POSTED: 3:56 pm PST October 31, 2006
LOS ANGELES — Closing argument are set for Wednesday in the trial of Bo Stefan Eriksson, the Swedish businessman linked to the crash in February of a Ferrari Enzo on Pacific Coast Highway.
Eriksson faces five felony charges, including grand theft auto and embezzlement, involving a black Ferrari Enzo and black Mercedes-Benz McLaren that prosecutors contend were illegally shipped to the country from the United Kingdom.
Eriksson pleaded no contest to a misdemeanor drunken driving count. He was tried separately on a weapons charge — gun possession by a felon — stemming from the discovery of a .357- Magnum Smith and Wesson in his Bel-Air home during an April 7 search. In her opening statement to the six-man, six-woman jury, Deputy District Attorney Tamara Hall said the British banks did not know Eriksson had left the United Kingdom when they began to try and repossess the cars after he allegedly defaulted on lease payments in October 2005.
After the three cars were shipped to this country, U.S. Customs officials delayed releasing them to Eriksson for two months while they examined the chain of ownership, Hall said.
Eriksson avoided detection by the bank officials until the Malibu crash, which generated worldwide attention because the red Ferrari Enzo was so rare, Hall said. Attorney Jim Parkman said Customs officials gave Eriksson permission to take the cars.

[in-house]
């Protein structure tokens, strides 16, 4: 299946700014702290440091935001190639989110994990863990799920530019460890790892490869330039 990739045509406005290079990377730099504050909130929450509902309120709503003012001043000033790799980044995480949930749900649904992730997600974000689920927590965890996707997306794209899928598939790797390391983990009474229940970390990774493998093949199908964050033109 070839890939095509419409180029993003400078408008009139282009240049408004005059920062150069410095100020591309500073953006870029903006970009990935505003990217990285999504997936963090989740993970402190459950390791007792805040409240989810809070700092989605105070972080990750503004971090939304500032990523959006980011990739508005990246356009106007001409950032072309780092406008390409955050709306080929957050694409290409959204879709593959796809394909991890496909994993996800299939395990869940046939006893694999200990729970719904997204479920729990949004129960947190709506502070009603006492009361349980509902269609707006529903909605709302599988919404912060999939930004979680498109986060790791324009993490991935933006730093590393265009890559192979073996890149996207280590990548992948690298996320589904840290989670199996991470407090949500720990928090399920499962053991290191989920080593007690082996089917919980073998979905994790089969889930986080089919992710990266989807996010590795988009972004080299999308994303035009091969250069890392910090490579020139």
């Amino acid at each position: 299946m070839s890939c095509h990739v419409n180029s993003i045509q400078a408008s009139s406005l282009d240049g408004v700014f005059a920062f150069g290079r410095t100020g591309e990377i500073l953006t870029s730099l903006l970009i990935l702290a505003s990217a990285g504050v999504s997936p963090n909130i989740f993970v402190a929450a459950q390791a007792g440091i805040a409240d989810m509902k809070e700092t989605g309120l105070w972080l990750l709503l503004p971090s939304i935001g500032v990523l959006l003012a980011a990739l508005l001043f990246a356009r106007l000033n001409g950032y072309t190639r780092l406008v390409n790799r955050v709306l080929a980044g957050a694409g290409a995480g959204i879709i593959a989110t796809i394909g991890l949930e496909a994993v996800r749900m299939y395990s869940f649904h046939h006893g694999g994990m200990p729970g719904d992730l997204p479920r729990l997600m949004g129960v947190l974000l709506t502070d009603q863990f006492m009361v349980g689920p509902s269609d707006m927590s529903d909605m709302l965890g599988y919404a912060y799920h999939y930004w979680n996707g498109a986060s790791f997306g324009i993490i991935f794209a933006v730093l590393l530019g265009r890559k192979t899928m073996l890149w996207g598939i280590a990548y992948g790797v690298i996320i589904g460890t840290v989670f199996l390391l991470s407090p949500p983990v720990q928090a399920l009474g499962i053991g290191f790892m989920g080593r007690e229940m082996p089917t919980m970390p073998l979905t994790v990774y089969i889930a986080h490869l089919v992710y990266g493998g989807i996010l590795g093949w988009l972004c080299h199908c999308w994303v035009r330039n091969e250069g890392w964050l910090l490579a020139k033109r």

The black Ferrari later became the subject of a civil action in Los Angeles by one of the British banks, Parkman said. To help the bank, a sheriff’s detective encouraged the filing of a stolen-car report so he could get a warrant and search Eriksson’s $6 million Bel-Air home for evidence of a possible “chop shop,” the lawyer said.
In such operations, vehicles are illegally dismantled and their parts sold to unsuspecting buyers. But the warrant turned up no evidence of any such operation by Eriksson, Parkman said.
Two other felony counts — embezzlement and grand theft auto — involving the crashed Ferrari were dismissed after Hall announced the prosecution was unable to proceed on those charges.
Just hours before jury selection began, Eriksson turned down a last-minute plea offer that would have sent him to state prison for two years and four months if he pleaded no contest to four of the five charges against him.
“I cannot agree that I stole the car because I didn’t,” the 44-year- old former executive of the now bankrupt video game company Gizmondo Europe told Judge Patricia M. Schnegg.
Eriksson was charged nearly two months after crashing the red Ferrari — fewer than 400 such cars exist in the world — on Pacific Coast Highway while driving at what authorities said was more than 160 mph. He initially told investigators he was not driving the car, but later admitted he had been behind the wheel. The two misdemeanor DUI counts stemmed from that crash.
The McLaren was subsequently seized by police after Eriksson’s common-law wife, Nicole, who did not have a driver’s license, was pulled over in the car in Beverly Hills.
Eriksson has prior convictions in Stockholm, Sweden, for various offenses, including assault, drug and firearms charges and gross fraud by means of document forgery.